Still, these numbers offer little comfort when considering the rate of fatalities within Colorado by county. In fact, when taking a closer look at the death rate resulting from drug overdoses by county, the underlying increase in state overdose fatalities becomes even more apparent.

In El Paso County, 141 people died in 2016 because of drug overdoses, while Denver County saw a similar number (138 overdose-induced deaths). While the numbers are lower in other Colorado counties, this is only because the total number of residents is smaller when compared to more-populated regions.

The fatality rates in smaller counties are remarkably higher than those in populated places when measured per resident. For example, in Huerfano County, there were only six reported deaths because of drug overdoses in 2016, but since the population is 6,700. That means the death rate for this county is an unsettling 152.6 per 100,000 residents.

Below, we have formed two brief lists to provide a glimpse into the extent of the issue within each county and the state of Colorado as a whole. The lists feature the four Colorado counties with the largest numbers of fatal drug overdoses and the four with the highest death rates for 2016.

Colorado Counties with the Largest Numbers of Overdose Deaths in 2016 

  1. El Paso County experienced 141 overdose deaths. With a population of 690,207 residents, the county’s overdose fatality rate for the year was 20.4.
  2. Denver County saw 138 deaths because of drug overdoses. Maintaining a population of 693,292, the county’s death rate was 19.2.
  3. Adams County sustained a total number of 92 deaths. With a population of 497,673 residents, the overdose death rate was 18.6.
  4. Jefferson County‘s population of 571,711 saw 91 overdose fatalities, marking a death rate of 16.4.

Colorado Counties with the Highest Overdose Death Rates in 2016 

  1. Huerfano County had 6,642 residents and saw six drug fatalities, but the death rate per resident was 152.6.
  2. With a populace of 6,497, Rio Blanco County had three deaths and saw a death rate of 52.2.
  3. Las Animas County had a population of 14,082 and saw eight deaths, indicating a death rate of 50.9.
  4. Montezuma County experienced 10 deaths among its population of 26,906. This makes its death rate 42.8.

Consequences of Addiction

As the statistics show, opioid and heroin are far more common than most people think. Not only has opioid use risen in the past decade, but accidental overdoses on prescription opioid painkillers have more than doubled since 1999.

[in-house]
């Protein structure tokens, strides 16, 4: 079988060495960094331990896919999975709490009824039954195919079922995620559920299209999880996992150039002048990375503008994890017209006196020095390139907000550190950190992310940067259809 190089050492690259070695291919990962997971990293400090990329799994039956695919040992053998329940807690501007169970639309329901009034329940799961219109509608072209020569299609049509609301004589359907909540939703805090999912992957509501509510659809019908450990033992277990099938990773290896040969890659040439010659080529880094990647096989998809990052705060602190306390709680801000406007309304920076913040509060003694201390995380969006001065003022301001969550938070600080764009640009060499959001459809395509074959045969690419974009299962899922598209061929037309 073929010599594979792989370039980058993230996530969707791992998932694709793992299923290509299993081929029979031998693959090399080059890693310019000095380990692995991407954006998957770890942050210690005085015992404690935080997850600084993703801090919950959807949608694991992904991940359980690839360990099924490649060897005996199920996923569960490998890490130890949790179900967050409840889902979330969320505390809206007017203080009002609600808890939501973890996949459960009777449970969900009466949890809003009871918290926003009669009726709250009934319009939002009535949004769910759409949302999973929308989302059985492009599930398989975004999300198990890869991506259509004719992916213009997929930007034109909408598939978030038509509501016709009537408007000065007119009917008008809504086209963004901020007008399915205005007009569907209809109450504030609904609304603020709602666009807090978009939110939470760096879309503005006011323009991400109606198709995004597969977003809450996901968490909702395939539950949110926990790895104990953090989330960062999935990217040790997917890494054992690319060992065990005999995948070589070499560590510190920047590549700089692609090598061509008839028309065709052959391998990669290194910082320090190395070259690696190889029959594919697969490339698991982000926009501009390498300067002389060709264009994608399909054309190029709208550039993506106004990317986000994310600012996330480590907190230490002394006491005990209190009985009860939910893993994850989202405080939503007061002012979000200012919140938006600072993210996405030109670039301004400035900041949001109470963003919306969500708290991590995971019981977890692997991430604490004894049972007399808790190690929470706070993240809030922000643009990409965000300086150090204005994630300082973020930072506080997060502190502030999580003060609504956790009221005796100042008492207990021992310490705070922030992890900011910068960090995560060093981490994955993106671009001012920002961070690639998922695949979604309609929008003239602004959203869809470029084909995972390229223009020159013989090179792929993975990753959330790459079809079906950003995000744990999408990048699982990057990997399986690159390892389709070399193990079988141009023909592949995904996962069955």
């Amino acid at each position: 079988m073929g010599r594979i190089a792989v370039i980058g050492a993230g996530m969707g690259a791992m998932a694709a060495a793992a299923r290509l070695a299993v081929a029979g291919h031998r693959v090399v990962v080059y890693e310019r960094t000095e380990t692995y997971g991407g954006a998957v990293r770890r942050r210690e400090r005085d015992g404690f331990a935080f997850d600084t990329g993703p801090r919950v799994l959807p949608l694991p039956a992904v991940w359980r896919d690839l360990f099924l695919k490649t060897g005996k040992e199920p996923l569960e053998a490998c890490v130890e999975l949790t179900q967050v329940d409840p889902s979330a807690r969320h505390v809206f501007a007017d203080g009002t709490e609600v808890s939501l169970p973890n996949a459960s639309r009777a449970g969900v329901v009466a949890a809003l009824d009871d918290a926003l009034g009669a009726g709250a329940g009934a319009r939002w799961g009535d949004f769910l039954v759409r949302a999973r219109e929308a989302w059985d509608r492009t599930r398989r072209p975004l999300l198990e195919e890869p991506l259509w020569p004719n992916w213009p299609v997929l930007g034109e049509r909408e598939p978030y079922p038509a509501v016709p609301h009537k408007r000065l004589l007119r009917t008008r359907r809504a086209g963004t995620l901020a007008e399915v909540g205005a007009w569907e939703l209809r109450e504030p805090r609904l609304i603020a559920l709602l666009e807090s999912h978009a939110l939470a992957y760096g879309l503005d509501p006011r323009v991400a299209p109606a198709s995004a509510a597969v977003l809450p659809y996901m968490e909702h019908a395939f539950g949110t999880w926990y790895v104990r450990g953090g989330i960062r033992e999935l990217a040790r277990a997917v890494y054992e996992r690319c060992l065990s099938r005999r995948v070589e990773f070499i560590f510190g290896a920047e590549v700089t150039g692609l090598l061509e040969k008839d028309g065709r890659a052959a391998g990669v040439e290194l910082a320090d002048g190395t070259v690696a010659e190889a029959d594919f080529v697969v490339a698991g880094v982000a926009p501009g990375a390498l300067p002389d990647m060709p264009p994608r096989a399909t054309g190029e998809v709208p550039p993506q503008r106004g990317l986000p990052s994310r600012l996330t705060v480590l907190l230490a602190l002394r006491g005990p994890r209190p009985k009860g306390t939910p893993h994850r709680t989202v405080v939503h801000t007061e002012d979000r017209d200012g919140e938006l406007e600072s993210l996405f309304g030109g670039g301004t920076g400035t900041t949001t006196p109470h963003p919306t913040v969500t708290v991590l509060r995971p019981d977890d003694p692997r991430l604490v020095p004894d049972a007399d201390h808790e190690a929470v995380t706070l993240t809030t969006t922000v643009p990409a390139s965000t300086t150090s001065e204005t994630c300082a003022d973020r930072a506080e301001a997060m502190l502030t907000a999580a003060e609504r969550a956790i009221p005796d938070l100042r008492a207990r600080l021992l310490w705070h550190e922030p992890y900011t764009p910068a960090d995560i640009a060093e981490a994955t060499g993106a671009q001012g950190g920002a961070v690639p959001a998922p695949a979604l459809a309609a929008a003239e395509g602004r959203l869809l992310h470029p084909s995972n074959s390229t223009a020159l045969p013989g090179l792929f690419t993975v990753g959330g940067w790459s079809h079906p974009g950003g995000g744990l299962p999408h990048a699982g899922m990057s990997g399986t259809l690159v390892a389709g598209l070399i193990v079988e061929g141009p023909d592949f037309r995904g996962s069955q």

Overdose fatalities and addiction cases are destroying the lives of individuals and families across Colorado and the United States. As the problem worsens, more people are seeking professional drug help in Colorado.

With a concentration on expanding awareness and creating innovative treatment options, Colorado addiction treatment centers and Colorado heroin rehabs continue to demonstrate their commitment to making the state a safer and healthier place. 

Finding Colorado Heroin Rehab Here or Out of State

To treat an addiction to heroin or opioids, it is imperative to address both the physical and emotional health of each individual. If the addiction started due to a prescription that was supposed to address symptoms of physical pain, it is crucial to help individuals find a way to deal with the pain without using these substances.

People struggling with addiction also must address any mental and emotional issues they have tried to bury with substance abuse. In many cases, individuals with physiological issues attempt to use drugs as a form of self-medication. Even if an individual does not have any psychological disorders, he or she  needs to find a way to change behaviors to live a fulfilling, healthy life.

Reflections Recovery Center is located in the neighboring state of Arizona and can help fill the void that Colorado treatment centers leave. With a reputation for helping individuals rebuild their lives and mend their relationships, Reflections is an attractive choice for a number of families who are seeking Colorado heroin addiction help.

Learn About Our Prescott, AZ Location